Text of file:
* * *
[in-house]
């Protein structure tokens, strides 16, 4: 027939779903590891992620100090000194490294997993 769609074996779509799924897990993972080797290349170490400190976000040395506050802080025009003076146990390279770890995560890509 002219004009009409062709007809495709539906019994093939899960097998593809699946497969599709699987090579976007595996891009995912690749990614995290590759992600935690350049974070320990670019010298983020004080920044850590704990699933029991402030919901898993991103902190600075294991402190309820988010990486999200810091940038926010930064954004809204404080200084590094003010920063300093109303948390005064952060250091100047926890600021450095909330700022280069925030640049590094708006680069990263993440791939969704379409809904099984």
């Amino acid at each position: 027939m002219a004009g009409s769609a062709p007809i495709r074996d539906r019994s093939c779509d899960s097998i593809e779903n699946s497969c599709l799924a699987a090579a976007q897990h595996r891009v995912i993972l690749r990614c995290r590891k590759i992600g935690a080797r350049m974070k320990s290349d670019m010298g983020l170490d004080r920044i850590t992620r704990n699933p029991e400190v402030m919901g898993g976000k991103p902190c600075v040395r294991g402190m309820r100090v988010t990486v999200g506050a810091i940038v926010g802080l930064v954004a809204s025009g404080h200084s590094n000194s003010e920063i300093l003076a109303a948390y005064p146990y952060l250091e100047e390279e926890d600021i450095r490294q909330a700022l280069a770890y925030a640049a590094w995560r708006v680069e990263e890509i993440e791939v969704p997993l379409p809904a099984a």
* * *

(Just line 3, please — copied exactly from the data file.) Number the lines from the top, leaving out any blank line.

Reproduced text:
């Amino acid at each position: 027939m002219a004009g009409s769609a062709p007809i495709r074996d539906r019994s093939c779509d899960s097998i593809e779903n699946s497969c599709l799924a699987a090579a976007q897990h595996r891009v995912i993972l690749r990614c995290r590891k590759i992600g935690a080797r350049m974070k320990s290349d670019m010298g983020l170490d004080r920044i850590t992620r704990n699933p029991e400190v402030m919901g898993g976000k991103p902190c600075v040395r294991g402190m309820r100090v988010t990486v999200g506050a810091i940038v926010g802080l930064v954004a809204s025009g404080h200084s590094n000194s003010e920063i300093l003076a109303a948390y005064p146990y952060l250091e100047e390279e926890d600021i450095r490294q909330a700022l280069a770890y925030a640049a590094w995560r708006v680069e990263e890509i993440e791939v969704p997993l379409p809904a099984a």